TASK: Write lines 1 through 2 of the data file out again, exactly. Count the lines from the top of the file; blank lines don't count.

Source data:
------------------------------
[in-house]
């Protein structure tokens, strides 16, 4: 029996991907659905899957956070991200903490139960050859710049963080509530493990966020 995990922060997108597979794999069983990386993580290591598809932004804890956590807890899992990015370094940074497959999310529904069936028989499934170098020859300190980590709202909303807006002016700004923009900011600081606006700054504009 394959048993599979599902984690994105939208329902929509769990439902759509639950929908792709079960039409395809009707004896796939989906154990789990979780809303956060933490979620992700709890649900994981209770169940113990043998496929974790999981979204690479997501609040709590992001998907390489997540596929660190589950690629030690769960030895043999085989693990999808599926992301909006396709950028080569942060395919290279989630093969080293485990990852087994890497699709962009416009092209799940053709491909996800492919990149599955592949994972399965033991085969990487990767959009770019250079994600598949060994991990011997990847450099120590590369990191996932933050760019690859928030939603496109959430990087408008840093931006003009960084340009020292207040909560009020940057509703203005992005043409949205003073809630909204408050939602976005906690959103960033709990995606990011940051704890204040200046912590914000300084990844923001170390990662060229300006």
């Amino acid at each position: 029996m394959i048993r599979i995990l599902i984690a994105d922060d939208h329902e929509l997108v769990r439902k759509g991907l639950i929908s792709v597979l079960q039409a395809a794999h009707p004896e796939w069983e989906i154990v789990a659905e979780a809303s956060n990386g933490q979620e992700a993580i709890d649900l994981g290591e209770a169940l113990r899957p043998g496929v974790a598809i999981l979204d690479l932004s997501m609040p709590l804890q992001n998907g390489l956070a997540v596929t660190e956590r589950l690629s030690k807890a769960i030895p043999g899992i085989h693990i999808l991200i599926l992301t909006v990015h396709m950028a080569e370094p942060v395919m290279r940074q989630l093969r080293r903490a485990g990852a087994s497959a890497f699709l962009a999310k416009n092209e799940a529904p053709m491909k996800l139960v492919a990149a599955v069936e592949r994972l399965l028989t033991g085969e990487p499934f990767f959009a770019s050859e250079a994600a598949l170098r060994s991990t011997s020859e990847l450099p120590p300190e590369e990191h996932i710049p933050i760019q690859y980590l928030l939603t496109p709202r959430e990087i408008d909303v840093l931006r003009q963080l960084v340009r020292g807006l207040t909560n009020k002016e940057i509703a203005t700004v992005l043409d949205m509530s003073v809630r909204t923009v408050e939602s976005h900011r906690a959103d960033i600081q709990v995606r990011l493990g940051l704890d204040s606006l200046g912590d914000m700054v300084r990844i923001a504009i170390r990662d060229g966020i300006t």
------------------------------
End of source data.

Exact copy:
[in-house]
């Protein structure tokens, strides 16, 4: 029996991907659905899957956070991200903490139960050859710049963080509530493990966020 995990922060997108597979794999069983990386993580290591598809932004804890956590807890899992990015370094940074497959999310529904069936028989499934170098020859300190980590709202909303807006002016700004923009900011600081606006700054504009 394959048993599979599902984690994105939208329902929509769990439902759509639950929908792709079960039409395809009707004896796939989906154990789990979780809303956060933490979620992700709890649900994981209770169940113990043998496929974790999981979204690479997501609040709590992001998907390489997540596929660190589950690629030690769960030895043999085989693990999808599926992301909006396709950028080569942060395919290279989630093969080293485990990852087994890497699709962009416009092209799940053709491909996800492919990149599955592949994972399965033991085969990487990767959009770019250079994600598949060994991990011997990847450099120590590369990191996932933050760019690859928030939603496109959430990087408008840093931006003009960084340009020292207040909560009020940057509703203005992005043409949205003073809630909204408050939602976005906690959103960033709990995606990011940051704890204040200046912590914000300084990844923001170390990662060229300006």